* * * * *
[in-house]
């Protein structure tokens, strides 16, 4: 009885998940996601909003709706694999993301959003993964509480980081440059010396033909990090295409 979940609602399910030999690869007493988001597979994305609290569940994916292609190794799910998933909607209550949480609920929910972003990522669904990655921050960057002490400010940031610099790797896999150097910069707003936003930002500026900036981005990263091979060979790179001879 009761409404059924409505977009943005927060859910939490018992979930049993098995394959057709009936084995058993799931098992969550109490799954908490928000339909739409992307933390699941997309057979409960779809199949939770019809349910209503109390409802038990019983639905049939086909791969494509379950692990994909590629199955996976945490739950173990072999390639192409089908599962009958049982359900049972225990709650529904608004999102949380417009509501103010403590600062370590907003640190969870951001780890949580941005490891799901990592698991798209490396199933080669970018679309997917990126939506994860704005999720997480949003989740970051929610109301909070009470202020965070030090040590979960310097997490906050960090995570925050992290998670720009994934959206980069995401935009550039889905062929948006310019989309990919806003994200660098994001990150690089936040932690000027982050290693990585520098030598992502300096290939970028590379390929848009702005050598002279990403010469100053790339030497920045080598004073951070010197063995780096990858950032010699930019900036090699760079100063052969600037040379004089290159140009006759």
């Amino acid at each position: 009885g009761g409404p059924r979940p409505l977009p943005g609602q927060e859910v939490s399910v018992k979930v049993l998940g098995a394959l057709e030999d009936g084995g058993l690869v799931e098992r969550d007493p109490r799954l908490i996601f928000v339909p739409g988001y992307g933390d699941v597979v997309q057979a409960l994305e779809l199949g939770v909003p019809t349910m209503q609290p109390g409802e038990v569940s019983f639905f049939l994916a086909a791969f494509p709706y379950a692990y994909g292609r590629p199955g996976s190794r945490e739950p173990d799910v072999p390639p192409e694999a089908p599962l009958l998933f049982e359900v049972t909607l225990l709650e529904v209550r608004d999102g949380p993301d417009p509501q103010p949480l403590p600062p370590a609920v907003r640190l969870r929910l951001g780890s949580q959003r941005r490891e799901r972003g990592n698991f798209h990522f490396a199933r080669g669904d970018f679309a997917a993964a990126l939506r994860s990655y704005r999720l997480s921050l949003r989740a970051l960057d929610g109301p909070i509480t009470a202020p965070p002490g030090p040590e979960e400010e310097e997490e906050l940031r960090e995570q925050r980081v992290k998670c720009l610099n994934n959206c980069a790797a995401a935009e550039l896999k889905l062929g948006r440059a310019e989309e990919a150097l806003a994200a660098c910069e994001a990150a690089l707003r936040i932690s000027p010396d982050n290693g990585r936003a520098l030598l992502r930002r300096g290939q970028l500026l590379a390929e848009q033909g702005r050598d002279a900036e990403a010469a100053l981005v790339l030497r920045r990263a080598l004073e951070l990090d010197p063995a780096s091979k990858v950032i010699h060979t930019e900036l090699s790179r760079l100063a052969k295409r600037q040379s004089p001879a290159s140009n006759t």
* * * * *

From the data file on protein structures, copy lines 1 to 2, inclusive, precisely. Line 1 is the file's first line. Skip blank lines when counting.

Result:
[in-house]
């Protein structure tokens, strides 16, 4: 009885998940996601909003709706694999993301959003993964509480980081440059010396033909990090295409 979940609602399910030999690869007493988001597979994305609290569940994916292609190794799910998933909607209550949480609920929910972003990522669904990655921050960057002490400010940031610099790797896999150097910069707003936003930002500026900036981005990263091979060979790179001879 009761409404059924409505977009943005927060859910939490018992979930049993098995394959057709009936084995058993799931098992969550109490799954908490928000339909739409992307933390699941997309057979409960779809199949939770019809349910209503109390409802038990019983639905049939086909791969494509379950692990994909590629199955996976945490739950173990072999390639192409089908599962009958049982359900049972225990709650529904608004999102949380417009509501103010403590600062370590907003640190969870951001780890949580941005490891799901990592698991798209490396199933080669970018679309997917990126939506994860704005999720997480949003989740970051929610109301909070009470202020965070030090040590979960310097997490906050960090995570925050992290998670720009994934959206980069995401935009550039889905062929948006310019989309990919806003994200660098994001990150690089936040932690000027982050290693990585520098030598992502300096290939970028590379390929848009702005050598002279990403010469100053790339030497920045080598004073951070010197063995780096990858950032010699930019900036090699760079100063052969600037040379004089290159140009006759």